Much of the work that students show me in their portfolios is broken into two categories: skills work (3D CAD) and process work (research, model-making). Only a few show projects showcasing the applicant's ability to integrate seamlessly all levels of creativity. Such well integrated notion of design is shared by a few good programs: In the U.S., Cincinnati has an excellent program with very solid graduates, while In Europe, many German and some UK schools are developing an excellent sense of cohesion in their grads.
But most portfolios I see lack the critical mass associated with a solid inside-out, outside-in, perception of design rather than simply skills training. Anecdotally, the one skill that does "glue" design together, hand sketching, is slowly eroding. Mainly seen as a quick ideation phase before CAD, this skill should be seen as a way of thinking--combining visual thinking with personal aesthetics. Good internship programs are essential to this "gluing" process. There is nothing more effective to this amalgamation process than those moments in the real world of design, when an idea clicks to become a product.
Unfortunately, the problems don't end with undergraduate design education. The American notion of a design master's degree as being any BA plus some design added on top is even worse. While many masters programs are essentially four-year basic design programs with loftier credentials, some programs simply combine an assortment of academic credits with some light design glue to create a hollowed degree with very little in the center.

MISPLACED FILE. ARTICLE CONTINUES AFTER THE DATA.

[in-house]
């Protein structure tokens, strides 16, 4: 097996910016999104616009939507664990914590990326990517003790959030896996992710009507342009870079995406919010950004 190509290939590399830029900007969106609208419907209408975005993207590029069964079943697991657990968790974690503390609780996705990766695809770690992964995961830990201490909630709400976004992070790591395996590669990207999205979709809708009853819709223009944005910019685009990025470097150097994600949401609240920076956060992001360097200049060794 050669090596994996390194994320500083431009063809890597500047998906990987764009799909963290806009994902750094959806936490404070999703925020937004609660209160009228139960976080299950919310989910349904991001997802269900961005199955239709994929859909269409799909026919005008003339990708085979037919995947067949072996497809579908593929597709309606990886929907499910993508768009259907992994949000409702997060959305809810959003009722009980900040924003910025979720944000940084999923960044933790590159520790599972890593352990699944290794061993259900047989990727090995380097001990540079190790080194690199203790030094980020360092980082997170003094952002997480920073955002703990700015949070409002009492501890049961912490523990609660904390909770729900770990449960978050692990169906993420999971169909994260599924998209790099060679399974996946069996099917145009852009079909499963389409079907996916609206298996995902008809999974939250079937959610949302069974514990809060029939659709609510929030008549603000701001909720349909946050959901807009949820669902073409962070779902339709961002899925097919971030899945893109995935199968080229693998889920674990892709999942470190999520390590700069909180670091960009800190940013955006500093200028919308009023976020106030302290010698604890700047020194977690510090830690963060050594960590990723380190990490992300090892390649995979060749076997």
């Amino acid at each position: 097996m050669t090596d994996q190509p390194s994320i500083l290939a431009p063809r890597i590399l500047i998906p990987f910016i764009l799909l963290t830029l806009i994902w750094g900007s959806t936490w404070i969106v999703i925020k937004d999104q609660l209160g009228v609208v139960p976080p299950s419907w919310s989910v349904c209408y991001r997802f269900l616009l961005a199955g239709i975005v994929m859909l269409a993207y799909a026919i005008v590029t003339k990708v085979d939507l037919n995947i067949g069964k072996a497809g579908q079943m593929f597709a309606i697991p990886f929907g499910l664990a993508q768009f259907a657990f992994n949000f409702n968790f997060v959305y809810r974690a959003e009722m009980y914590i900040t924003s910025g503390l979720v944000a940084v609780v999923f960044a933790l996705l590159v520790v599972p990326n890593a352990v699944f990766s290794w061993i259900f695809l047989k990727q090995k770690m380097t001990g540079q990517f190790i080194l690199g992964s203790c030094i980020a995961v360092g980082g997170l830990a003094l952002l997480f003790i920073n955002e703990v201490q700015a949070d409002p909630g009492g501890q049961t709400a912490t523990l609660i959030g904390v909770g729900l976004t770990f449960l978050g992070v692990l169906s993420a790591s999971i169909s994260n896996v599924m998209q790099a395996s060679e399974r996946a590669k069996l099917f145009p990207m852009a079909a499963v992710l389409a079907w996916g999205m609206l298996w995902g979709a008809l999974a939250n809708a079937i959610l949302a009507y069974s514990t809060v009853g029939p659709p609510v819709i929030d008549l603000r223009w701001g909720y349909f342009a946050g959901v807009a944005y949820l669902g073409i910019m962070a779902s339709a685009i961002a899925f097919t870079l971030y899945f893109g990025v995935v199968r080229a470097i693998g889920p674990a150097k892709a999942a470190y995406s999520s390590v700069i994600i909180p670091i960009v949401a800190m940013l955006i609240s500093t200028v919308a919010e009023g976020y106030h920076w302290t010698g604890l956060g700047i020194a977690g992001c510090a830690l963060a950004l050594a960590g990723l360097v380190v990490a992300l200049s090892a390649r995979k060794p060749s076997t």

Students lately seem to have a sense of entitlement that has no place in reality
I recall a long conversation with a candidate from a very respectable program that provided next-to-no aesthetic education. Her expensive degree had given her very little to offer in an area she felt central to her personal ambition, creating beautiful objects of cultural importance. The road she taken was not unusual: Her Language Arts BA combined with excellent scores in relevant tests made her an excellent candidate for a demanding MA program. But it didn't make her a designer. This approach works only in America. Asian and European schools (I get many of these portfolios as well) will demand substantial design education before allowing a BA student to pursue an MA in design. In other words, it is too easy in America to start with non-design BA and switch to MA in design. Any school that allows that should clearly present it as a "high risk" career path. Not doing so has moral and intellectual drawbacks.
Lastly--and please remember that my role in the studio is primarily boss, not teacher--students lately seem to have a sense of entitlement that has no place in reality. Design is, in many ways, a tougher profession than, say, law or medicine since it has far fewer opportunities, lower pay, and a far murkier career path. Young designers tend to approach their first jobs as "extended education" with me, the principal, assigned to promote their career, rather than deliver projects to clients. Try telling that to the people who are paying for our services!
The first five years in a designer's career are absolutely critical and the true educational experience. A young designer must appreciate that opportunity to mature while on the job and take nothing for granted. A willingness to do anything and everything he or she can to get experience and learn, from the ground up, should be reinforced by the schools. Since design can be a difficult career option, we've got to instill young designers with a critical sense of reality -- your first job is your true MA, your best chance to establish a career path, your opportunity to work on the coolest projects -- and you get paid for it. What a great job it is!